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The history of St. Francis of Assisi Catholic Church is relatively long and colorful, going back to the Gold Rush years of 1858-1859 when pioneers began pouring into this part of the country. In 1861, Congress created the Colorado Territory which was identical to the present state boundaries, and in 1887, railroads to Cheyenne connected the east and west, bringing more people into the new territory.


One historian wrote:

"A group of Bavarian Catholics, some with interfamily relationships, found the area south and east of Castle Rock to their liking and became known as the Lake Gulch Community. If it had not been for these Germans, a few other Catholics and William Dillon, there would not have been a church in Castle Rock until much later. In Castle Rock, early meetings were held in the Lake Gulch schoolhouse and in private houses. It seems that the friars and Diocese of Denver were unable to help with finances to build a church."


A Brief Historical Account from the Castle Rock Journal, October 4, 1887:  "It has been decided that the Roman Catholic Chapel will be built south of the courthouse square. Estimated cost $1,000."​

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The church was financed partly through the efforts of Henry Hart of Ireland, who came to Douglas County in 1880, to visit his nephew, William Dillon. Hart saw the need for a church, and Adeloide Hart of Ireland, William’s mother, left money as a nucleus for a building fund. The family’s one request was that the church be named St. Francis of Assisi in honor of William’s brother who had become a Franciscan priest. By 1887, pledges amounting to $400, some from non-Catholics, had been collected. It was decided that the church would be built of rhyolite stone from the local quarries. The carpenters’ names are unknown, although stories tell of donated labor.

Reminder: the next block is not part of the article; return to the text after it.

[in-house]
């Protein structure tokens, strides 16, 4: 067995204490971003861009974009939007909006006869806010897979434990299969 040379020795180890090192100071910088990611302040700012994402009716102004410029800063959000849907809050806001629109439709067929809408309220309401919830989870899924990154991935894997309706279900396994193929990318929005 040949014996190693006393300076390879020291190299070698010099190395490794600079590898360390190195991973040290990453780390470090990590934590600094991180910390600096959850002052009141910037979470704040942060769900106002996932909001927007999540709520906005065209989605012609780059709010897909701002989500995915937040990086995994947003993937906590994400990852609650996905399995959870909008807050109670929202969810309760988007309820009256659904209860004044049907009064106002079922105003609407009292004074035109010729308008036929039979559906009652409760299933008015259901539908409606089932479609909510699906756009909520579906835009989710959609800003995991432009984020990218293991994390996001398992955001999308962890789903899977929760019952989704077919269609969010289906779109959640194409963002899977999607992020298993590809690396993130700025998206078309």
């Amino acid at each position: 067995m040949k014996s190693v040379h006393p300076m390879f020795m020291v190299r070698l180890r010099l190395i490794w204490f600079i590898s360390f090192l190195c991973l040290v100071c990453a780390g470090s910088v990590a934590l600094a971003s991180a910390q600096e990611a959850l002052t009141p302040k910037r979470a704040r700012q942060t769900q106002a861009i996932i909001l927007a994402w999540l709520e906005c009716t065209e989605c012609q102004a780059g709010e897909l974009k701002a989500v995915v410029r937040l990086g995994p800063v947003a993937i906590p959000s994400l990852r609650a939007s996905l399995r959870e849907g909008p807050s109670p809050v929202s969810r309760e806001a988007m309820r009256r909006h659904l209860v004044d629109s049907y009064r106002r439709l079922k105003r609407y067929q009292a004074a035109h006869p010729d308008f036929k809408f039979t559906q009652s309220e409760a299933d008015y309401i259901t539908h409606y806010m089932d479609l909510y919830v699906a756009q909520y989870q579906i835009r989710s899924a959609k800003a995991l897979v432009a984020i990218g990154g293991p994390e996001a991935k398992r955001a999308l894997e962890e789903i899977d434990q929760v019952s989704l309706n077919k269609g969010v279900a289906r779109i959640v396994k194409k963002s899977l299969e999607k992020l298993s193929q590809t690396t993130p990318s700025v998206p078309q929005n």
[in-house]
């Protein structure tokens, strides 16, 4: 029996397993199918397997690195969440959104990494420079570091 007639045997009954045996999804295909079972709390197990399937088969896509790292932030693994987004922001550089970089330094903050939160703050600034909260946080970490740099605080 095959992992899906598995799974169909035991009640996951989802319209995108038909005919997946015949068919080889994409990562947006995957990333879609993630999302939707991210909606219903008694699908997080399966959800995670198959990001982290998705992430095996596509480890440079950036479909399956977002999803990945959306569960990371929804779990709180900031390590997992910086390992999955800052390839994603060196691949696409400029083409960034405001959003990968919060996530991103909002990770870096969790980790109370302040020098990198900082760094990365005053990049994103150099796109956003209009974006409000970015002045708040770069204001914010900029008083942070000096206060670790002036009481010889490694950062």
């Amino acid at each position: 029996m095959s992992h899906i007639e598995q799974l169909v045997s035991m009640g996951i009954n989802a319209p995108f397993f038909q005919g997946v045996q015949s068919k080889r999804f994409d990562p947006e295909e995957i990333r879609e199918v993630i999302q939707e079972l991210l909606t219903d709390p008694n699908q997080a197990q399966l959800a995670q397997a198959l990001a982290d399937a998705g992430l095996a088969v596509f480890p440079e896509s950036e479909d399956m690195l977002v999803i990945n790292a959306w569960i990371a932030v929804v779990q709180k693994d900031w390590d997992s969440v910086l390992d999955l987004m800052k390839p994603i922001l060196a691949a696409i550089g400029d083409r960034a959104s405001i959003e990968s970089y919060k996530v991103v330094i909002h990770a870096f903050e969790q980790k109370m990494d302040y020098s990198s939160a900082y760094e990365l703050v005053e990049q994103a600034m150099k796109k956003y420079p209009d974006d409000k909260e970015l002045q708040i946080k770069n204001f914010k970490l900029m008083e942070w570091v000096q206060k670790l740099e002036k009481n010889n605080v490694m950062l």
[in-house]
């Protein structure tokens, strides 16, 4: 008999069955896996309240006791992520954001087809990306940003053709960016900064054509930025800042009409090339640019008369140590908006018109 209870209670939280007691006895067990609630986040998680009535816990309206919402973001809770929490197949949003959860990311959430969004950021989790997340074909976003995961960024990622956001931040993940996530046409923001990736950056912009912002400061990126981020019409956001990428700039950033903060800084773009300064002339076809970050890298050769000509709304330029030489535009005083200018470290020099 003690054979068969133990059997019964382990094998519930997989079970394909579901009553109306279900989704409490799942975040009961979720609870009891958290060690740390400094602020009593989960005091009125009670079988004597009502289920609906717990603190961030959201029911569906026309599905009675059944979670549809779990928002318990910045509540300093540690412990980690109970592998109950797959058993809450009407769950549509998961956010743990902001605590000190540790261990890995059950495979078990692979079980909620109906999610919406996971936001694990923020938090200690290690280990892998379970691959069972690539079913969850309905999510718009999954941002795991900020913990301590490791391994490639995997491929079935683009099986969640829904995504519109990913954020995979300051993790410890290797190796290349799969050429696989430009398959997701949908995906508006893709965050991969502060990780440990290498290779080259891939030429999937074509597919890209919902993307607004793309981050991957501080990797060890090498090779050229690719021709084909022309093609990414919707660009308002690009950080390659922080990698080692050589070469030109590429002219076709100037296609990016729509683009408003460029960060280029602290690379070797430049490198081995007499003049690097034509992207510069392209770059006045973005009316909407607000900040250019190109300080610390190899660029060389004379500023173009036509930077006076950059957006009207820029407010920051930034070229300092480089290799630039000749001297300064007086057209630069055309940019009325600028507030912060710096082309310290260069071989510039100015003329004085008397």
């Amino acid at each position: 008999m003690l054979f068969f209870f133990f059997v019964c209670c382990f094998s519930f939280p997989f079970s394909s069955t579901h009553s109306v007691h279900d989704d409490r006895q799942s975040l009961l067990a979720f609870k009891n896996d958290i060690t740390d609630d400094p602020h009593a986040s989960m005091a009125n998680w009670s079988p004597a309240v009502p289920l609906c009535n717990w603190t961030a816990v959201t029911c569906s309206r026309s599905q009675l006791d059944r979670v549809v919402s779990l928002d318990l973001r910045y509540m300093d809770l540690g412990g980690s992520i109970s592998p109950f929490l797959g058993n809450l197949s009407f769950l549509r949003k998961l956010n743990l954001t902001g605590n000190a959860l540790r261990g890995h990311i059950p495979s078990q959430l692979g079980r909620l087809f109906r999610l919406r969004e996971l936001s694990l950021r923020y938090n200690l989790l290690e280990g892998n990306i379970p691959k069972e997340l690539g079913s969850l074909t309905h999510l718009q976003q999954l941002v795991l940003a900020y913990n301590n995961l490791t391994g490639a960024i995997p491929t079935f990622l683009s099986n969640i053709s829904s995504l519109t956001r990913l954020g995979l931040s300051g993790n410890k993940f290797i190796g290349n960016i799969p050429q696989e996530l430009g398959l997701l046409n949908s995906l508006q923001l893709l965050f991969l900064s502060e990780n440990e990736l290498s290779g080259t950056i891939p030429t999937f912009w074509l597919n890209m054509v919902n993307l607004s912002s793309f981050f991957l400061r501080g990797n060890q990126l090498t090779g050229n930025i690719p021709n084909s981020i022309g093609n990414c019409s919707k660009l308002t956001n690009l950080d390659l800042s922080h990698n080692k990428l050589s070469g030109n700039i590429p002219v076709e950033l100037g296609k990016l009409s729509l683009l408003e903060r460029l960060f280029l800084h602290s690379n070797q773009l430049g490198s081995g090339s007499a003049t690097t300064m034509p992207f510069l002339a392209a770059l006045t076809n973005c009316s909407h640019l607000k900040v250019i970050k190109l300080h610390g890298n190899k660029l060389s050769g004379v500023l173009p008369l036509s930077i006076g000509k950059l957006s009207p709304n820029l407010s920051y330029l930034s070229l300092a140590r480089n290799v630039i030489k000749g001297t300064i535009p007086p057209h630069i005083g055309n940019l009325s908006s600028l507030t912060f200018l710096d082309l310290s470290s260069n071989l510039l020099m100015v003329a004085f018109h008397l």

In December 1888, the Castle Rock Journal reported:  "The dedication of the new Catholic church took place last Sabbath (Dec. 16, 1888). Quite a large congregation was in attendance. The church having been blessed and dedicated, a collection was then taken up and $27.50 realized, the whole of which sum was handed to Mr. Dillon to assist paying off the small debt still remaining on the church.”


Finding priests to meet the needs of the people was an on-going challenge. A newspaper article stated that the priests said Mass with a pistol hidden among the statues.​


From 1930 to the early 1950s, Father Walter Steidle traveled 75 miles every Sunday saying Mass at the six churches in his territory, including St. Francis of Assisi. He was a rock hunter and mason by trade and added a back room and front vestibule to the church. It was Father Steidle who invited Sisters from Denver to come for one or two weeks during the summer in order to provide religious instruction for the children. An Altar Society was also established, and this group would sponsor dances and dinners to raise money for the church.

In the early 1960’s it was evident that the church had outgrown its original site. A new location was chosen overlooking the valley and Pike’s Peak to the south, while the original stone church became a restaurant that still operates on the town square. A wood and stone church with its wall of windows behind the altar was dedicated in 1966.


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In January of 1985, St. Francis of Assisi Parish became part of the newly formed Diocese of Colorado Springs headed by Bishop Richard C. Hanifen. Bishop Hanifen retired in 2002 and on January 30, 2002, Bishop Michael Sheridan became the second Bishop of Colorado Springs.

Several resident pastors have ministered to the people of this community since Fr. Steidle’s time. Some of them are Fathers Thomas McMahon, Clement Gallagher, Emmanuel Gabel, William Vollmer, Dennis Dwyer, Herb Hayek, O.P., Brad Noonan, Homero Cardozo, and currently Fr. Mark Zacker.


Today, St. Francis of Assisi Parish is serving the needs of Catholics in Castle Rock, Sedalia, Larkspur, Franktown and other surrounding communities. Located one and a half miles east of Wilcox Street on Fifth Street, St. Francis of Assisi Parish currently has over 2,800 families registered in the parish who participate in many ministries and outreach programs.

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